Nine urban intertidal regions in Burrard Inlet, Vancouver, British Columbia, Canada, were sampled for plastic debris. Debris included macro and micro plastics and originated from a wide diversity of uses ranging from personal hygiene to solar cells. Debris was characterized for its polymer through standard physiochemical characteristics, then subject to a weak acid extraction to remove the metals, zinc, copper, cadmium and lead from the polymer. Recently manufactured low density polyethylene (LDPE), nylon, polyethylene terephthalate (PET), polypropylene (PP), polystyrene (PS) and polyvinyl chloride (PVC) were subject to the same extraction. Data was statistically analyzed by appropriate parametric and non-parametric tests when needed with significance set at P < 0.05. Polymers identified in field samples in order of abundance were; PVC (39), LDPE (28), PS (18), polyethylene (PE, 9), PP (8), nylon (8), high density polyethylene (HDPE, 7), polycarbonate (PC, 6), PET (6), polyurethane (PUR, 3) and polyoxymethylene (POM, 2). PVC and LDPE accounted for 46% of all samples. Field samples of PVC, HDPE and LDPE had significantly greater amounts of acid extracted copper and HDPE, LDPE and PUR significantly greater amounts of acid extracted zinc. PVC and LDPE had significantly greater amounts of acid extracted cadmium and PVC tended to have greater levels of acid extracted lead, significantly so for HDPE. Five of the collected items demonstrated extreme levels of acid extracted metal; greatest concentrations were 188, 6667, 698,000 and 930 μgg-1 of copper, zinc, lead and cadmium respectively recovered from an unidentified object comprised of PVC. Comparison of recently manufactured versus field samples indicated that recently manufactured samples had significantly greater amounts of acid extracted cadmium and zinc and field samples significantly greater amounts of acid extracted copper and lead which was primarily attributed to metal extracted from field samples of PVC. Plastic debris will affect metals within coastal ecosystems by; 1) providing a sorption site (copper and lead), notably for PVC 2) desorption from the plastic i.e., the “inherent” load (cadmium and zinc) and 3) serving as a point source of acute trace metal exposure to coastal ecosystems. All three mechanisms will put coastal ecosystems at risk to the toxic effects of these metals.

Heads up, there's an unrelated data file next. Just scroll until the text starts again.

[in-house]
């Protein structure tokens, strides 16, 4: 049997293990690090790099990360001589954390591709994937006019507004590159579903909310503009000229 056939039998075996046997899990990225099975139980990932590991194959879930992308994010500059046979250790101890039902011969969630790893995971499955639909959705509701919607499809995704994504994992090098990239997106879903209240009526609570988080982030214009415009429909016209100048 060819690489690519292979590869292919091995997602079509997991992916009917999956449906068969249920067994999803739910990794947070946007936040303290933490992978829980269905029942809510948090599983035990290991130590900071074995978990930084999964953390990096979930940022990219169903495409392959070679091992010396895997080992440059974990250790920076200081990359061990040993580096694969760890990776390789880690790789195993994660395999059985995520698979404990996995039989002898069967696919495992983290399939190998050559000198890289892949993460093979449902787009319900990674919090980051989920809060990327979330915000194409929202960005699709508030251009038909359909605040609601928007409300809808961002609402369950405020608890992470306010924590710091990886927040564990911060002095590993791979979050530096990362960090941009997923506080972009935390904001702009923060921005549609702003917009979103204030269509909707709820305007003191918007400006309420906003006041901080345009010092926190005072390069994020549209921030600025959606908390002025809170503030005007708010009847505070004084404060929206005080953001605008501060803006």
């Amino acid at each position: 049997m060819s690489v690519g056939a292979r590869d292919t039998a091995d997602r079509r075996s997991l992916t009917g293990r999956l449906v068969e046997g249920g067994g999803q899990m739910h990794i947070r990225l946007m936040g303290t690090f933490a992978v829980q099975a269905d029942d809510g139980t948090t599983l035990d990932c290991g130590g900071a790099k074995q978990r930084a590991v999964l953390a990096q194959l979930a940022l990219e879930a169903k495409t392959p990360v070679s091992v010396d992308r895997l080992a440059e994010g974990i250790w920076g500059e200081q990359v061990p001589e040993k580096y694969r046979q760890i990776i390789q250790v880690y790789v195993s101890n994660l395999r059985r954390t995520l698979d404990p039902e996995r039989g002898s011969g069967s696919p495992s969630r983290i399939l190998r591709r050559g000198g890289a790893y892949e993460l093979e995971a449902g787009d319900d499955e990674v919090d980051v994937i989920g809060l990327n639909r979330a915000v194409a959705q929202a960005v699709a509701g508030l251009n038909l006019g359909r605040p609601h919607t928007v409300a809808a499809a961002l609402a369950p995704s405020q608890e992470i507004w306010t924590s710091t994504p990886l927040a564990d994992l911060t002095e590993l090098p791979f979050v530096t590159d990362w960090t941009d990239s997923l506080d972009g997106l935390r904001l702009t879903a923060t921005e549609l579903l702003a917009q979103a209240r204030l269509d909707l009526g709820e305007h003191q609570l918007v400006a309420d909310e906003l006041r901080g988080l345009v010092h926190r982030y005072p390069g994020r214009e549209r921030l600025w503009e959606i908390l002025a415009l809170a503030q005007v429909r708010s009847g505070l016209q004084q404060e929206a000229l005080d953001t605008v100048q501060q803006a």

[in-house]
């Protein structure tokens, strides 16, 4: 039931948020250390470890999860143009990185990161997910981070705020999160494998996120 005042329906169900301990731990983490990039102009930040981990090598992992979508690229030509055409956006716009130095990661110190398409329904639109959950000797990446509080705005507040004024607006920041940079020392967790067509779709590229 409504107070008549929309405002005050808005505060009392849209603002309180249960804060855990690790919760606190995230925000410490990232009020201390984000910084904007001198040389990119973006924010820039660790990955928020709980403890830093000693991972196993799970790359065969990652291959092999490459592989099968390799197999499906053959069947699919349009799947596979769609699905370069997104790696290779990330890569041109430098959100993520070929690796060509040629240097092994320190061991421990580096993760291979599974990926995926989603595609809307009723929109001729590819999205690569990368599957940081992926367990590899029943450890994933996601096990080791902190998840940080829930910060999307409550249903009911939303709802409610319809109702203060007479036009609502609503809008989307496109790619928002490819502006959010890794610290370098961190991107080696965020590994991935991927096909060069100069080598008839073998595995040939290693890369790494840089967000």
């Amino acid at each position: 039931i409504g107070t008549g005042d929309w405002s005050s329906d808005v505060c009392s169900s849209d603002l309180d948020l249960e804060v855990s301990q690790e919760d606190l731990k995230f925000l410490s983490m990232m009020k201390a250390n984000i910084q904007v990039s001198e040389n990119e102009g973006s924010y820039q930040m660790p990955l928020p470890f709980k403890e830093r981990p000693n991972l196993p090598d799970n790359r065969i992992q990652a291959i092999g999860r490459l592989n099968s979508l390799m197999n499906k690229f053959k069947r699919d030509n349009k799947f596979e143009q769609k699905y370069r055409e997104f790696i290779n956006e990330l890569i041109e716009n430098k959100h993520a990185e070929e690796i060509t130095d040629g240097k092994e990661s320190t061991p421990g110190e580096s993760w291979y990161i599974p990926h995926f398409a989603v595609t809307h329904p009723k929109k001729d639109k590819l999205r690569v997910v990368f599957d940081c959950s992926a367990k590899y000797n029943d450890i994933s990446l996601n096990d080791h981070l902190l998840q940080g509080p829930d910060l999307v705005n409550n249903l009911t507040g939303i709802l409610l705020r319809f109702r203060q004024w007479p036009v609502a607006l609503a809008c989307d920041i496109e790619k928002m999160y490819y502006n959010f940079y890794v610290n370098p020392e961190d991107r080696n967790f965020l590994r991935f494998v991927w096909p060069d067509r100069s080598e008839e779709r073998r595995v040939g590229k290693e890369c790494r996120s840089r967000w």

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Values-Led Management: The Guidance of Place-Based Values in Environmental Relationships of the Past, Present, and Future

Peer reviewed: 
Yes, item is peer reviewed.
Date created: 
2018-10-01
Abstract: 

The prevalence of widespread, human-caused ecological degradation suggests that fundamental change is needed in how societies interact with the environment. In this paper we argue that durable models of environmental relationships already exist in approaches of place-based peoples, whose values connect people to their environments, provide guidance on appropriate behaviors, and structure sustained people-place relationships. To illustrate, we identify and discuss concordant values of indigenous peoples at opposite ends of the Pacific Ocean: the Māori of Aotearoa (New Zealand), and First Nations of the West Coast of Canada. We find that values of relatedness to, respect of, and reciprocity with other species and places correspond with sustained long-term relationships between people and places, and illustrate with examples from both regions. We propose that by integrating a values-led foundation into management broadly, values-led management could enable similar sustained relationships in places where they have been recently disrupted or where they are altogether lacking. We characterize values-led management as being founded on values that underpin stewardship-like relationships between people and place and that in turn guide related objectives, policies, and practices. We examine two contemporary values-led management plans that follow this structure, and provide additional examples of emergent values-led approaches elsewhere. From these we compile a set of questions that might guide the conception of place-based values-led management in decolonizing contexts, in contexts where people have a desire for place-based approaches but have not yet distilled foundational values for guidance, or in contexts where people have a united set of values but have not yet translated them into specific management approaches. We conclude by discussing both the challenges and learning opportunities that the resumption, or commencement, of values-led management might entail.